BY BRIAN C. MITCHELL
Almost 21 million people attend some variation of a college or university in the United States. For some, the purpose is obvious – to improve their skills, increase their wages, and enhance their marketability in the workforce. But for many – especially those in the traditional 18-22 year cohort – the reasons may not be as clear.
For many of these young students, the goal was to get into college. Most residential liberal arts campuses provide an often bewildering set of opportunities to explore, try out new things, and form or challenge personal assumptions.
Colleges create the opportunity for students to imagine a future — one of the best justifications for the value of a college degree.
In American society, college is the best and sometimes last opportunity for a student to grow within a carefully prescribed set of protected parameters. It can be an idyllic moment when friendships form and core beliefs take hold, free from many of the pressures that will beset new graduates after they enter the job market.
College is also a perfect moment for a student to postpone the future, especially for those who may not have figured their future path. It’s further complicated by the nature of the workforce into which they will enter. College graduates seldom transition into a first job that they will hold until retirement. There’s little chance for a seamless pathway to emerge, no matter how much introspection and reflection occurs in the quiet moments of college life. The global job market changes too rapidly.
In fact, it’s better to prepare generally – acquiring skills that liberal arts training provides – including the ability to speak well, write, apply quantitative methods, use technology, and work in a collaborative setting – than to assume that more narrow training will open the first doors to productive employment. But this reality does not mean that students can hide their head in their books, extracurricular activities, and friendships.
Post-Graduation Outcomes are Where Rubber Meets the Road for Colleges
This is where the rubber meets the road. Colleges do a wonderful job at inputs, likely because inputs prepare students for a successful classroom experience. They are also improving their assessment capabilities, often because of pressure from discipline-based and regional accrediting associations. But they are weakest at outputs – the kind that prepare students to enter the workplace successfully.
Many colleges tout their graduation placement records. They eloquently promote the percentage of their students who find employment and take advanced degree training within six months after graduation.
Graduate placement stats are a good indication of success but imperfect at best. Colleges with professional degree programs like business, engineering, and nursing will logically have higher placement rates because the market aggressively seeks those graduates. Other strong “pre” professional schools that prepare students for advanced degrees in law, medicine, dentistry, and graduate programs like health sciences and public policy may also expect higher levels of placement.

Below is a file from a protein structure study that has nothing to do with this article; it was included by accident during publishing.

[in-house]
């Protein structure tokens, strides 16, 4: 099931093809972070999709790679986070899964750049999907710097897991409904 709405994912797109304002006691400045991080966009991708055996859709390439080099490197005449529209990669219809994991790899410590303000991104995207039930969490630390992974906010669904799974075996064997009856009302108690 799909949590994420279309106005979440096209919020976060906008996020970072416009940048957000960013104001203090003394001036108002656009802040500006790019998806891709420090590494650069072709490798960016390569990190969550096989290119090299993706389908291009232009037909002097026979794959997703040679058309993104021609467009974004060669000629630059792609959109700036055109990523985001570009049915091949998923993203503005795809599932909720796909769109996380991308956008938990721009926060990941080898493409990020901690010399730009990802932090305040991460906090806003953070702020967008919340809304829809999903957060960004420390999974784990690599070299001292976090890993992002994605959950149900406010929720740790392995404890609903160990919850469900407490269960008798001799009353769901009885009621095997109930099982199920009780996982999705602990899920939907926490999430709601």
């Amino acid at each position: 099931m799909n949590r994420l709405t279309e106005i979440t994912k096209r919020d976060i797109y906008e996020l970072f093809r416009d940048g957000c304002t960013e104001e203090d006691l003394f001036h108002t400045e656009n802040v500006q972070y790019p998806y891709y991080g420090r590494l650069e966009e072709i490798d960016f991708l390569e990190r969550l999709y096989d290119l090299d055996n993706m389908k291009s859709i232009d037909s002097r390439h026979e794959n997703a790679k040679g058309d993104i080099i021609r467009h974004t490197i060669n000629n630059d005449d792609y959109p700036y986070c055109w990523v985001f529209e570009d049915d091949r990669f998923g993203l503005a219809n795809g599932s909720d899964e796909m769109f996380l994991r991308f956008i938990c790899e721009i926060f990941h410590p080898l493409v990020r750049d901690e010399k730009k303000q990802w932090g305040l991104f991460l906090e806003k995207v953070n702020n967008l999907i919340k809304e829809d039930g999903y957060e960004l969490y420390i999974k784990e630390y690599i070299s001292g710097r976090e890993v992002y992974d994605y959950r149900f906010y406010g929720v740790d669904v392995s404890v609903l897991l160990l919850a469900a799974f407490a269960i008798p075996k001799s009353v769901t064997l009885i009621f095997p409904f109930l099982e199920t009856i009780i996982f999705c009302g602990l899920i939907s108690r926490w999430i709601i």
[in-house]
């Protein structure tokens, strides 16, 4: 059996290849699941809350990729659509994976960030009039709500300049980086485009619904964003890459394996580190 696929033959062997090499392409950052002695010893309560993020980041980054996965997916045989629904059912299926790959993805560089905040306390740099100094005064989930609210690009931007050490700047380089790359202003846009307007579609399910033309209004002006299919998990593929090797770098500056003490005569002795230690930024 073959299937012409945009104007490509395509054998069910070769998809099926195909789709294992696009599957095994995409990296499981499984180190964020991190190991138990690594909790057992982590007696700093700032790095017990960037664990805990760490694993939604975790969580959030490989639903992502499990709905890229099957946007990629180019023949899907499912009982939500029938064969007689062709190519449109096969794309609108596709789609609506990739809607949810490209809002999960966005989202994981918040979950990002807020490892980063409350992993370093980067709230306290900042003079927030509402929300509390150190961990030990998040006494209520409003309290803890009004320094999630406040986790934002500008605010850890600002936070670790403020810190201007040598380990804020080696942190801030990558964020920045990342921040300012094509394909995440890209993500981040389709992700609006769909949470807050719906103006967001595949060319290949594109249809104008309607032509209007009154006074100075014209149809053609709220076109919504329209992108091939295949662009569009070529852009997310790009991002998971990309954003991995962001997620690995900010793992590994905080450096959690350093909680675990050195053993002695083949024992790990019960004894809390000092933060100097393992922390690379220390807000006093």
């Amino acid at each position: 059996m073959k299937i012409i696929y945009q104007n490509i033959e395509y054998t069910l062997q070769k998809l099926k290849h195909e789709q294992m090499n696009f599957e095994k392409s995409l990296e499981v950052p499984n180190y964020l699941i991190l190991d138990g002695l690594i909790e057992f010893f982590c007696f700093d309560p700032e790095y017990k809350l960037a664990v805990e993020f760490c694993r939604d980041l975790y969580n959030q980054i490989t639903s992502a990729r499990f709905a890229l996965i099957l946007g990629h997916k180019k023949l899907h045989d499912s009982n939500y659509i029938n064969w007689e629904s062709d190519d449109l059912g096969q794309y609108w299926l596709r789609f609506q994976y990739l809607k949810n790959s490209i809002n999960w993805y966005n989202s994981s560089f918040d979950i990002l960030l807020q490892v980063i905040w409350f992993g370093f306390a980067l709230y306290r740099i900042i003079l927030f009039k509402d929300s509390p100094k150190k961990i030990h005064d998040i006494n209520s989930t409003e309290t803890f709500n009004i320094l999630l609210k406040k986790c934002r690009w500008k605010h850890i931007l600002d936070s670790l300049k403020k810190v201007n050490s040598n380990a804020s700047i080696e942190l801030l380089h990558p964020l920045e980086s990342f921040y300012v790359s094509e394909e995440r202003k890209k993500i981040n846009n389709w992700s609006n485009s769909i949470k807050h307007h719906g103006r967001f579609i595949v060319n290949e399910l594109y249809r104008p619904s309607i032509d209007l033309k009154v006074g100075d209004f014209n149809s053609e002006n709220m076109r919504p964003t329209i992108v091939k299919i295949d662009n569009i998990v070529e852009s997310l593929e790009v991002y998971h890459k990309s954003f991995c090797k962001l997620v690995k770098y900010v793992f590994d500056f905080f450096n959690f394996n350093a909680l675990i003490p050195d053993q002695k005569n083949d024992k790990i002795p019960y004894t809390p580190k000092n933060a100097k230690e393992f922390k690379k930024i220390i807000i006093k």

There are two problems with using graduate placement as measurement of success.
The first is that a college or university normally gears its career center toward programs that support employable majors. While there are exceptions, it’s hard to find a college career center that supports humanities majors as strongly as it assists the engineering and business students. Second, the students are not motivated – especially self-motivated – to use college resources wisely or prepare for life after college.
Students Must Take Responsibility for Future Before Graduation
And that may be the next lesson for colleges to learn. Students – soon to be alumni and graduates – must take some responsibility for their own futures. While colleges can provide better tools for graduates in all majors to succeed in their employment searches, the student must also be encouraged to use the four years wisely. It’s imperative in a global market that students prepare for what’s coming.
It begins by encouraging colleges and universities to be more intentional about their student life programs:
- What does an institution hope to teach in the thousand teachable moments that occur outside the classroom?
- Does it offer a beyond the classroom and laboratory experience that introduces students to communal living and then encourages progressive choices in a controlled experience to prepare them for independent living?
Students Must Be Thoughtful Advocates for Their Own Futures
Further, should students also be as intentional about their college extracurricular experiences as they are presumably about their academic careers? Some students will have the luxury to seek unpaid internships, externships, and summer employment that prepare them for work after graduation. Others need to work when they are not in school to pay their tuition and living expenses, beyond grants and loans. Whatever the situation, students can develop an individually tailored strategy that introduces them to the workforce, even if it means only on a volunteer basis.
For students of limited means, having to work can differentiate them from their more fortunate peers as individuals better equipped to be successful after graduation.
Whatever the circumstances, students must learn to use the resources available to them. They cannot put off their future nor be overwhelmed by the challenges it takes to make a healthy career happen. It begins with a thoughtful self-examination and ends with the recognition that they may ultimately be their own best advocates.
This article was first published on the blog of The Edvance Foundation.